Bangor

I’ve always thought Bangor a rather unsatisfactory city.   It’s got a fine university, which has traditionally dominated the city with the Edwardian gothic university buildings by H.T. Hare up on the hill and now with a new arts centre designed by Sir Nicholas Grimshaw PPRA and currently under construction (hence the crane in the photograph):

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It’s got a decent cathedral, St. Deiniol, of very early (sixth century) foundation and containing the Mostyn Cross, a rare piece of late medieval wood carving:

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But Bangor long ago allowed its town centre to be hollowed out with a high street of cheap shops and discount stores.   No sense of civic presence, only a long line of discount warehouses out west beyond the railway station.

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Roy Porter

While on holiday, I have been reading Roy Porter’s Enlightenment:  Britain and the Creation of the Modern World.   It was one of his books which I failed to read when it came out.   I’m sure there are many others as he published so much.   Reading it makes me mourn his loss.   He was a larger than life figure, product of the school of Jack Plumb (he’s generous about Jack in the book).   There’s no aspect of the eighteenth century that he doesn’t know about as he swoops from John Locke to Grub Street.   He makes the eighteenth century sound unexpectedly like the 1960s:  ‘the Enlightenment should be viewed not as a canon of classics but as a living language, a revolution in mood, a blaze of slogans, delivering the shock of the new’ (p.3) and ‘Acquisitiveness, pleasure-seeking, emotional and erotic self-discovery, social climbing and the joys of fashion slipped the moral and religious straitjackets of guilt, sin and retribution’ (p.17).   It’s a great book.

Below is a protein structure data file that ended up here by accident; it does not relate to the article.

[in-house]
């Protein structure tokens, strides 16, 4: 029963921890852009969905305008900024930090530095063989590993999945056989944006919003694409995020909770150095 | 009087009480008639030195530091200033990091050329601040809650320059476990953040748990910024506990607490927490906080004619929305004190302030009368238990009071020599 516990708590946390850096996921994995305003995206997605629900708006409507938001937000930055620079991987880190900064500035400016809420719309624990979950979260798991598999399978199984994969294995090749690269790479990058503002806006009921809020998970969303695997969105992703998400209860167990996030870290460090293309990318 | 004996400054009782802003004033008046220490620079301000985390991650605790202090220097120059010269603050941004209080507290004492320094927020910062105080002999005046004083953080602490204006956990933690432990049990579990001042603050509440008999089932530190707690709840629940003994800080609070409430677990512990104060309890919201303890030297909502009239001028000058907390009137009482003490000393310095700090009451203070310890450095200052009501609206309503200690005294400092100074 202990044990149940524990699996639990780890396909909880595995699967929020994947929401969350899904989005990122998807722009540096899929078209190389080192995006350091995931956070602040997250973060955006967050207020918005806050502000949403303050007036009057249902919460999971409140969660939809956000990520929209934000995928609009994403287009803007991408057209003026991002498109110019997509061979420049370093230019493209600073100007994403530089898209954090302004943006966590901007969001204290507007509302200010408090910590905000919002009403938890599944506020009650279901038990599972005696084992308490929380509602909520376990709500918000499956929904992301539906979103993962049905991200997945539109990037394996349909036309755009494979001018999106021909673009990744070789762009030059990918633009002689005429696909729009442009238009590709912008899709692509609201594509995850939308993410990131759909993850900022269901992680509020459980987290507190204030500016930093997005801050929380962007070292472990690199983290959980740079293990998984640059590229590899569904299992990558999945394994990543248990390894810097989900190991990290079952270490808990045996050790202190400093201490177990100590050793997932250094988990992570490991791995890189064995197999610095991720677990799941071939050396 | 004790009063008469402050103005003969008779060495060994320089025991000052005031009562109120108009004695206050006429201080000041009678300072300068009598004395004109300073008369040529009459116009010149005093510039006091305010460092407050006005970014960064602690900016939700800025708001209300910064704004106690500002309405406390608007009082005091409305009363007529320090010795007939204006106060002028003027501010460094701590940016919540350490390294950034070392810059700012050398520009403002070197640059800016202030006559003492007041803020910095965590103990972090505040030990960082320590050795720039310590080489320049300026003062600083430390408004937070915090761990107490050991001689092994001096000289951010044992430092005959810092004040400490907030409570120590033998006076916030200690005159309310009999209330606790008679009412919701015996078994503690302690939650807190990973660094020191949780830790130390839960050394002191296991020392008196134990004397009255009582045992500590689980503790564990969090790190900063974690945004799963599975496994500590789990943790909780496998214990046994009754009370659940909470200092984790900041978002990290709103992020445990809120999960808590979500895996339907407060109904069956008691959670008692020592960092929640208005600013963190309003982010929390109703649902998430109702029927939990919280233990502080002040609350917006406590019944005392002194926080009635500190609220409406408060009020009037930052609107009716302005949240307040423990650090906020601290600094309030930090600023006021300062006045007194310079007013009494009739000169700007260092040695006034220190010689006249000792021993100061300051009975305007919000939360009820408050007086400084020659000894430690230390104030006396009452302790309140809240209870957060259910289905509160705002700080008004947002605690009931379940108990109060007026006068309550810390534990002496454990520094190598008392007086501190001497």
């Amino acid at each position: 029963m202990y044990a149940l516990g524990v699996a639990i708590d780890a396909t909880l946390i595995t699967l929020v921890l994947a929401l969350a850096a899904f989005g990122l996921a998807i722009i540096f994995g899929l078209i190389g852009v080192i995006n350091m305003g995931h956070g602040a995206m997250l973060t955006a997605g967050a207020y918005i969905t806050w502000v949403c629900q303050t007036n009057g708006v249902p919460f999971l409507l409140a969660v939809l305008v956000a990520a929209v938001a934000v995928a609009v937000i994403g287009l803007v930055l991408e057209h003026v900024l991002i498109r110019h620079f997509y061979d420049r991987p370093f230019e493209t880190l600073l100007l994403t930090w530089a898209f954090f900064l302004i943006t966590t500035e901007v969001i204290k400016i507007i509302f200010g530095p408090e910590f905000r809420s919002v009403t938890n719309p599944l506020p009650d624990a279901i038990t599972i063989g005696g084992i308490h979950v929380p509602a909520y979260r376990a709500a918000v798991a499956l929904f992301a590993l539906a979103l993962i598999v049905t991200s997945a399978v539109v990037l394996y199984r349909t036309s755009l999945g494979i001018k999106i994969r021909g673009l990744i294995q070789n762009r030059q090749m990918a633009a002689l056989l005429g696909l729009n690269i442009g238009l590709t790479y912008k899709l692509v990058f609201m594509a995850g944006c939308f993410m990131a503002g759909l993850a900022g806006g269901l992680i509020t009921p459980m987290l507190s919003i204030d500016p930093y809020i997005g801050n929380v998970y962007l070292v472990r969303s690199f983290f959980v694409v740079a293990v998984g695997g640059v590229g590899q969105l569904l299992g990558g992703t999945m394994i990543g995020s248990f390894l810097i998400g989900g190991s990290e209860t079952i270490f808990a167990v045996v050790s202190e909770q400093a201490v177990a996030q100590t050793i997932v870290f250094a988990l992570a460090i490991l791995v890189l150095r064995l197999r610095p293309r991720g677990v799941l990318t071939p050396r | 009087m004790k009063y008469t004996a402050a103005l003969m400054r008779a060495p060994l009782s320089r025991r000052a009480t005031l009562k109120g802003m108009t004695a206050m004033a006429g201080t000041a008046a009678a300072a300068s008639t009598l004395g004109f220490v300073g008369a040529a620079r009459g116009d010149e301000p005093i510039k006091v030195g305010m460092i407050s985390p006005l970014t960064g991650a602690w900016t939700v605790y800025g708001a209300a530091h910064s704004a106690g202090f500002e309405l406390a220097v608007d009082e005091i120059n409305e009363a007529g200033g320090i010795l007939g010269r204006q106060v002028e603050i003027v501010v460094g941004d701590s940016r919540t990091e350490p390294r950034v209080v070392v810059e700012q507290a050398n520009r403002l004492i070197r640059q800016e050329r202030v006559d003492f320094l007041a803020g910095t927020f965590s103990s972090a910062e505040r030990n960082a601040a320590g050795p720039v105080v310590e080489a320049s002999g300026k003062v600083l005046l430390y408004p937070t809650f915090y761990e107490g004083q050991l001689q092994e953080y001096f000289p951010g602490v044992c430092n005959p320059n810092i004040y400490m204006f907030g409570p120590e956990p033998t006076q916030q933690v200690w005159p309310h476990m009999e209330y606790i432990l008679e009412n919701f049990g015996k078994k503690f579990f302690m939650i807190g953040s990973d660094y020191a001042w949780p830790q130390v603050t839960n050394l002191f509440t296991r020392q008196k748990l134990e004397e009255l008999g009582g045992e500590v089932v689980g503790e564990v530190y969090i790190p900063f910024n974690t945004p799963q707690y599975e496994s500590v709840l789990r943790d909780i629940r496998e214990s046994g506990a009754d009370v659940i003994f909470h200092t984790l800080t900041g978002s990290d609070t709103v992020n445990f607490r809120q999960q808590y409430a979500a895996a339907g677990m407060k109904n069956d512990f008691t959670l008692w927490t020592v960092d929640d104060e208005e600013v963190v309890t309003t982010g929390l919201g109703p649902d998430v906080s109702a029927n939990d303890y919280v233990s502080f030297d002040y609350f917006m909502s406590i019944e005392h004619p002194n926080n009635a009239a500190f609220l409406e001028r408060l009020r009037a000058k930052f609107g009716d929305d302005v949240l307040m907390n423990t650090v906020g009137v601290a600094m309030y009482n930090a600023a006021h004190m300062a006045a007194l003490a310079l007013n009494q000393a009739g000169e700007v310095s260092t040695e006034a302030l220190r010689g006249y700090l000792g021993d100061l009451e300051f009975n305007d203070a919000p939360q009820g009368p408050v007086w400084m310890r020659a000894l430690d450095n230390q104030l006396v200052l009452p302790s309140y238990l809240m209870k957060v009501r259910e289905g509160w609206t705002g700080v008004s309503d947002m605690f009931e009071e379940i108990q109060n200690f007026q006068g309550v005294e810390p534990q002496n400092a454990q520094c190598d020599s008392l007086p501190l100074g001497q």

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Llanfairfechan

We have been introduced to the pleasures of Llanfairfechan by Jon Savage, the historian of Punk.   It’s a beautiful, early twentieth-century model development, designed by Herbert North, who lived here (his grandfather, Richard Luck, settled here in the 1850s), having previously worked as an assistant to Lutyens.   He published books on The Old Cottages of Snowdonia and The Old Churches of Snowdonia.  

His own house, Wern Isaf, but previously called ‘Rosebriers’ is the best, up on the hill and constructed on a curious inverted butterfly plan and beautifully preserved, with elaborate arts-and-crafts detailing, not big.   This is his signature over the front door:

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Next is the Church Institute, down in the village, which North designed free of charge and where he liked to perform pageants.   They would have performed Under Milk Wood this year if it hadn’t been banned by the Thomas estate.   It was opened in 1911, incorporated a rifle range during the first world war, and still has a strong atmosphere of pre-war village life:

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Beyond is the Churchmen’s Club, built in 1927 for the Church of England Men’s Society and now surrounded by chickens: